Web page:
The terms attack and defense in poker are almost always used in an effort to describe the idea of initiative. We have this idea of aggression in poker as being represented by the actions that put more unmatched money into the pot like betting and raising, and then we have the actions that we tend to think of as passive like checking, calling and folding. This seems fairly intuitive. However, there is a very strong argument for the case that initiative does not inherently exist in poker, and this can lead us to search for the meaning of aggression in poker in other areas.

No Initiative in Poker

Generally speaking, initiative is some magical property that people have decided belongs to the player who last put unmatched money into the pot. That is, the last person to put in a bet or raise. Suppose it folds to the button pre-flop who raises, the small blind folds and the big blind folds in a no-limit hold’em game. The flop would then be dealt, and at this point in the hand, it could be said that the button has the initiative and has been the most aggressive so far in the hand. If we wanted to decide how the big blind should play on some given flop, then we would look at what the ranges consist of for the big blind and button along with how our opponent plays and try to make the best decision that we can.

Now compare this to a different situation. Suppose instead that the big blind 3-bets instead of calling, and the button calls. We come to the flop, and now we would say that the big blind has the initiative instead. When analyzing what the big blind should do, we would look at the big blind’s range, the button’s range, how each player plays and go from there.

What you’ll notice is that the initiative isn’t necessary to consider on its own as some kind of advantage or disadvantage in either of these cases. Instead, you simply realize that each player has a range and a way of playing, and you make the best decision that you’re capable of making from that information. The only time that initiative would come up in your decision-making process is if your opponent plays in specific ways depending on whether or not he had the lead on the previous street, but this doesn’t make initiative an inherent part of poker that gives one side or the other an advantage.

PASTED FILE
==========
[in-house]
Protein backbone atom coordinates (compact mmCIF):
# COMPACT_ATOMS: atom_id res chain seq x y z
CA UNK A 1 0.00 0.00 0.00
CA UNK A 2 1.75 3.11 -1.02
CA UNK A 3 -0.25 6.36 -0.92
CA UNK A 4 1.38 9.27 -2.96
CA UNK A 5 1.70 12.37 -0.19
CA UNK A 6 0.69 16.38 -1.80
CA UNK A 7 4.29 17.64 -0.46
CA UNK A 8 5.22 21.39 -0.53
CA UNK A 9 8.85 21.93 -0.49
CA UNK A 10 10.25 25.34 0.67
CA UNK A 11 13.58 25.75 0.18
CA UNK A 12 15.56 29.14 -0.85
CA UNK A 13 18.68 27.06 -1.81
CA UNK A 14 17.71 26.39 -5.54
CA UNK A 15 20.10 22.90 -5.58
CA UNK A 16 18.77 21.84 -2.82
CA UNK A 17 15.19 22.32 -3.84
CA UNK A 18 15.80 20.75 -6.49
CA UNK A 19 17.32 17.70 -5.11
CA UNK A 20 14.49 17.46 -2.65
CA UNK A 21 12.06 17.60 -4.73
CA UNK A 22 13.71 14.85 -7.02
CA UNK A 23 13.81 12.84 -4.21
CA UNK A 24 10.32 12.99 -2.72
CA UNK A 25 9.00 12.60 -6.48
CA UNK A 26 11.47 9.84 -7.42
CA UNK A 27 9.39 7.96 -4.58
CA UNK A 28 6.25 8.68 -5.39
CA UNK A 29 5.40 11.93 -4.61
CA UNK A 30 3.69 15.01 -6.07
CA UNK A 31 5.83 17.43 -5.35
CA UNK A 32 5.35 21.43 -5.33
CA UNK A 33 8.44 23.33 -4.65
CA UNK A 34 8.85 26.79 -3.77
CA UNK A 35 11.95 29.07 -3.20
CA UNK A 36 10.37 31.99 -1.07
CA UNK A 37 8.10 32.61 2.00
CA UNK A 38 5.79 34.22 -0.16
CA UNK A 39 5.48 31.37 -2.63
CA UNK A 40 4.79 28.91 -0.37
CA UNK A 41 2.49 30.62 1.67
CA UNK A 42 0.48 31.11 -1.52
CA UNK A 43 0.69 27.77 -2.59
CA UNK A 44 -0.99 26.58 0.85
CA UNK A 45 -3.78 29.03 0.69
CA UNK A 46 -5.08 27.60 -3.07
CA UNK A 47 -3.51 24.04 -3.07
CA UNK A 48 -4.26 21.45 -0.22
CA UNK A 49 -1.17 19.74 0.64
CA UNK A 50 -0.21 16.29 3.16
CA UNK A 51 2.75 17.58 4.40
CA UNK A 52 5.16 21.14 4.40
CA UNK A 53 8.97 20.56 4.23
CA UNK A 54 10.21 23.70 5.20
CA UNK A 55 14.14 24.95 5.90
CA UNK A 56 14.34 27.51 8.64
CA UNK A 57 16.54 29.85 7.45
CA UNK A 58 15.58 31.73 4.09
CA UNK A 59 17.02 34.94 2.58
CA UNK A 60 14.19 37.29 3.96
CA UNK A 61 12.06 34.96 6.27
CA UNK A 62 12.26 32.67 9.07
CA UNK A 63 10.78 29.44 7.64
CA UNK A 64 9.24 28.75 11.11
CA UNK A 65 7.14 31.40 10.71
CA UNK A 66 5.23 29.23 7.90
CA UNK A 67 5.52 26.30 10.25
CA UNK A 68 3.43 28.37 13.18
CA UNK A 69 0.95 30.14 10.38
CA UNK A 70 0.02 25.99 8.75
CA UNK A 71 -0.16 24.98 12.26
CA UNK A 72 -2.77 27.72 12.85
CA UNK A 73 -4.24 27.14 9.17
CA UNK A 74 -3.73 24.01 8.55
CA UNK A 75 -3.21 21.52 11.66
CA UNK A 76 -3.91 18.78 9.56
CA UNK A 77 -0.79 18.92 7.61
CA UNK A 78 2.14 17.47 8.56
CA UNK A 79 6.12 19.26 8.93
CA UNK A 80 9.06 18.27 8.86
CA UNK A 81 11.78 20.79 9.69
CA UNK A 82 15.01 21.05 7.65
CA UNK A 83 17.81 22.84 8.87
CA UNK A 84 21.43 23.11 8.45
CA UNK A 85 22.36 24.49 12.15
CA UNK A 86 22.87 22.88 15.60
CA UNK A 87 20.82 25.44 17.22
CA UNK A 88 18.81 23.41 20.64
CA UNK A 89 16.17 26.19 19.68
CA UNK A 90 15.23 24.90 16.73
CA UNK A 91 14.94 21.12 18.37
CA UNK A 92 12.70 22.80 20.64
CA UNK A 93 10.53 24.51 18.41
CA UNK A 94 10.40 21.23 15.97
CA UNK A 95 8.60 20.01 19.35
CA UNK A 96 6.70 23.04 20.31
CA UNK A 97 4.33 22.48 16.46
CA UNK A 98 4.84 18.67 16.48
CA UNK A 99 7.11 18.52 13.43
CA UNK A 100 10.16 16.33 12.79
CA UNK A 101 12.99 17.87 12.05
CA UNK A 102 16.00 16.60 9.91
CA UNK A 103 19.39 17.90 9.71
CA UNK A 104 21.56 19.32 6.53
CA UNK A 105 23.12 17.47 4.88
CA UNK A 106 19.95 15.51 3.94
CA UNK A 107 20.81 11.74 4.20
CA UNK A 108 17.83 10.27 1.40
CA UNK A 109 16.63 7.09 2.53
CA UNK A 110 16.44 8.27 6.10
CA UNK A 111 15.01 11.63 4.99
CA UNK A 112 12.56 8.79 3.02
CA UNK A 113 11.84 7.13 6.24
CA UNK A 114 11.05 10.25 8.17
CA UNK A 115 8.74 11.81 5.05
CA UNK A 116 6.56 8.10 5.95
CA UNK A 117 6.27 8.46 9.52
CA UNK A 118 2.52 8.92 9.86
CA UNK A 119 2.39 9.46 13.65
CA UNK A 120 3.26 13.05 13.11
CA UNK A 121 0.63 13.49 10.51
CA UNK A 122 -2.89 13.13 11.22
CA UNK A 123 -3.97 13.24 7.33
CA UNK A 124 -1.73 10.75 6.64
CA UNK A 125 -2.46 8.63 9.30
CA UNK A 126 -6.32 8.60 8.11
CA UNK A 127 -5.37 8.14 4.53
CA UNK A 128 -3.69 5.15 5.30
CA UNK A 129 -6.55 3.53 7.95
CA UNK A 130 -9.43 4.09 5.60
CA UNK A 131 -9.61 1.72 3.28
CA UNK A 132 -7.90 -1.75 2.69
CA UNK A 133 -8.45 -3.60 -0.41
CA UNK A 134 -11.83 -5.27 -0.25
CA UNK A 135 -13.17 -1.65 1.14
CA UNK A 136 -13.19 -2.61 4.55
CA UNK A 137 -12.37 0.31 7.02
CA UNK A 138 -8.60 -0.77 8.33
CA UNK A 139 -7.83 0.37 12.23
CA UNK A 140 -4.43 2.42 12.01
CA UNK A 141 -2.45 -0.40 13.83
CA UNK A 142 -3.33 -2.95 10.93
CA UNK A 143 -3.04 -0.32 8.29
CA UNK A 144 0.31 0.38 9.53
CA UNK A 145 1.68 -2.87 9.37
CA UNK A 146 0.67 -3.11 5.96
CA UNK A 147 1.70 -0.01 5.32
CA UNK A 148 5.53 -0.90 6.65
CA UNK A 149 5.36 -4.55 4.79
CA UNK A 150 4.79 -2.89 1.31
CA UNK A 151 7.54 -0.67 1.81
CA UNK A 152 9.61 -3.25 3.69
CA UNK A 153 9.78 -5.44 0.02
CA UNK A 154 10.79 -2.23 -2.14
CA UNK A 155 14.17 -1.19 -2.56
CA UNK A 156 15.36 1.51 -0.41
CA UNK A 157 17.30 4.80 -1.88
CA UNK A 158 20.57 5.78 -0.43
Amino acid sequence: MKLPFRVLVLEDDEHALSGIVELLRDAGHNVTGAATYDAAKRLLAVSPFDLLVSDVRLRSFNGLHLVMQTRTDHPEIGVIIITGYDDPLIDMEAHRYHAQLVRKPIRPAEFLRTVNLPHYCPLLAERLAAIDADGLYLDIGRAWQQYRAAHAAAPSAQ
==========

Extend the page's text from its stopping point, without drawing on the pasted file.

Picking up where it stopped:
You can compare initiative to position to see what I mean by this. Position is inherent in the game, and it can be mathematically proven that the player in position has an advantage in the vast majority of poker situation. Initiative, for the purposes of analysis, does not exist.

Another Viewpoint on Aggression

Let’s look at another situation and think about what aggression really means. Suppose again that it folds to the button who opens to three times the big blind, and the small blind folds. The big blind 3-bets to 10 times the big blind. At this point in the hand, you would see the big blind’s play as being aggressive.

But what if the big blind’s range is only the top two percent of hands?

In that case, you see that the big blind’s not being all that aggressive. What you can start to see from this example is that it’s not the betting actions (eg: bet, raise, fold, call, check) that necessarily determine aggression but how the entire range is being played instead. With this new perspective on aggression that’s centered around ranges, you can start to think of attack and defense in much different ways as well.

True Attack and Defense in Poker

The real effects of attack and defense in poker are felt when you look at what happens when two ranges meet each other. Attack relates to exploitation, and defense relates to balance. You can’t be successfully attacked unless you have a weakness, and those weaknesses are given off in poker based on how unbalanced your ranges are. This creates a situation where exploiting your opponents opens yourself up for a counter-attack since it makes you unbalanced.

If you want to figure out when to attack, then you have to look for indicators of weaknesses that you can focus on. One of the easiest weaknesses to look for is a high fold frequency, and this is where the alpha value comes into play as a sort of indicator.

Suppose we have a classic example where you’re heads-up on the river with a pot of $18 and $12 behind. Your opponent checks to you, you have the nut low, and you have the option to either bluff or check. If you check, then you will always lose at showdown.

In this situation, you would need to know if you can profitably bluff or not. You decide on this by finding the alpha value which comes out to 40 percent here. If your opponent is folding more than 40 percent of the time, then that is a weakness that you can attack by making an adjustment of bluffing more often.

The Larger Picture

This framework for attack and defense is a good way of thinking about poker on a higher level. When you start thinking about how ranges interact, then you can think of poker on a larger scale than a hand against a hand or a hand against a range. It also allows you to more easily understand concepts like applications of game theory in poker and how to exploit your opponents, a topic that every low stakes player should focus on. When you move up and face stiffer competition, you can also use it to figure out when you should play more defensively with a more balanced approach to how you handle your ranges.